What Talmudic Manuscripts Tell Us

The Talmud and its commentaries and related texts are famously difficult to understand. Adding to the difficulty are the multiplicity of versions: the oldest part of the Talmud, known as the Mishnah (from the early 3rd century CE) is mirrored by a parallel text, probably composed about a century later, called the Tosefta, which contains much identical material and a host of variations. Then there is the Jerusalem Talmud (or Yerushalmi), compiled around 400 CE and later largely supplanted by the 7th-century Babylonian Talmud. And each of these texts stems from manuscripts that themselves vary. Tamar Marvin provides an introduction to the subject:

There is something astounding about coming to know that the texts we take for granted, that we tend to see as stable and fixed, have a history of being handed down that is intimately connected to the lives of individual humans. We often don’t have much information to color our understanding of these individuals, but their handwriting serves as testimony to their presence and efforts. In most cases, the textual histories of even foundational texts hangs on a thread, resting on a small number of textual witness. (Textual witnesses are just what they sound like: manuscripts that serve as early evidence for the modern printed texts, or postmodern digital texts, that we see before us.)

There are, of course, plentiful manuscripts as a whole of such texts, but most are copies of each other (or of similar texts, no longer extant). In other words, there are few early exemplars that serve as “witnesses” to the version of the text coming out of antiquity, often, as for the Mishnah and Tosefta, out of orality and into textuality.

Read more at Stories from Jewish History

More about: Manuscripts, Mishnah, Talmud


Israel’s Covert War on Iran’s Nuclear Program Is Impressive. But Is It Successful?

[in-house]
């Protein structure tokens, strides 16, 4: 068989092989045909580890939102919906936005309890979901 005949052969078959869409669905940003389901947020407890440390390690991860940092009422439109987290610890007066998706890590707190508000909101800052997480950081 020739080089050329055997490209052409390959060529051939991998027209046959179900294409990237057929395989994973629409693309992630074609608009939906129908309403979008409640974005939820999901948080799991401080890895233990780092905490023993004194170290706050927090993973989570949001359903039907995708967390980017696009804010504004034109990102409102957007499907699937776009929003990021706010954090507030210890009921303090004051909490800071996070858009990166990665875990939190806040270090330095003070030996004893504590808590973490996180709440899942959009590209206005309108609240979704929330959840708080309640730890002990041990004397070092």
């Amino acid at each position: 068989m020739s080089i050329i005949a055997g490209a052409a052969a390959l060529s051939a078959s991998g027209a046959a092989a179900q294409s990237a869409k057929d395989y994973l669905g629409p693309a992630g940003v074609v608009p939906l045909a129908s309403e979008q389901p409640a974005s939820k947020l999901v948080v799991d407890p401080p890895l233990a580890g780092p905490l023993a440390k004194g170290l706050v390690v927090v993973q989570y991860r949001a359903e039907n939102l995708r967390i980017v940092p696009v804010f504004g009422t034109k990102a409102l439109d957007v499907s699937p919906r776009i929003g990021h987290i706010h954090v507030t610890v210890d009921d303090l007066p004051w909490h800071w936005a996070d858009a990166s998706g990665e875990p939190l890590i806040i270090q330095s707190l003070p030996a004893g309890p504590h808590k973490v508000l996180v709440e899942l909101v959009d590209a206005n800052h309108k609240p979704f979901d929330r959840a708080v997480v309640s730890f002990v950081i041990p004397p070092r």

Sept. 26 2023

The Mossad’s heist of a vast Iranian nuclear archive in 2018 provided abundant evidence that Tehran was not adhering to its commitments; it also provided an enormous amount of actionable intelligence. Two years later, Israel responded to international inspectors’ condemnation of the Islamic Republic’s violations by using this intelligence to launch a spectacular campaign of sabotage—a campaign that is the subject of Target Tehran, by Yonah Jeremy Bob and Ilan Evyatar. David Adesnik writes:

The question that remains open at the conclusion of Target Tehran is whether the Mossad’s tactical wizardry adds up to strategic success in the shadow war with Iran. The authors give a very respectful hearing to skeptics—such as the former Mossad director Tamir Pardo—who believe the country should have embraced the 2015 nuclear deal with Iran. Bob and Evyatar reject that position, arguing that covert action has proven itself the best way to slow down the nuclear program. They acknowledge, however, that the clerical regime remains fully determined to reach the nuclear threshold. “The Mossad’s secret war, in other words, is not over. Indeed, it may never end,” they write.

Which brings us back to Joe Biden. The clerical regime was headed over a financial cliff when Biden took office, thanks to the reimposition of sanctions after Washington withdrew from the nuclear deal. The billions flowing into Iran on Biden’s watch have made it that much easier for the regime to rebuild whatever Mossad destroys in addition to weathering nationwide protests on behalf of women, life, and freedom. Until Washington and Jerusalem get on the same page—and stay there—Tehran’s nuclear ambitions will remain an affordable luxury for a dictatorship at war with its citizens.

Read more at Dispatch

More about: Iran nuclear program, Israeli Security, Joseph Biden, Mossad, U.S. Foreign policy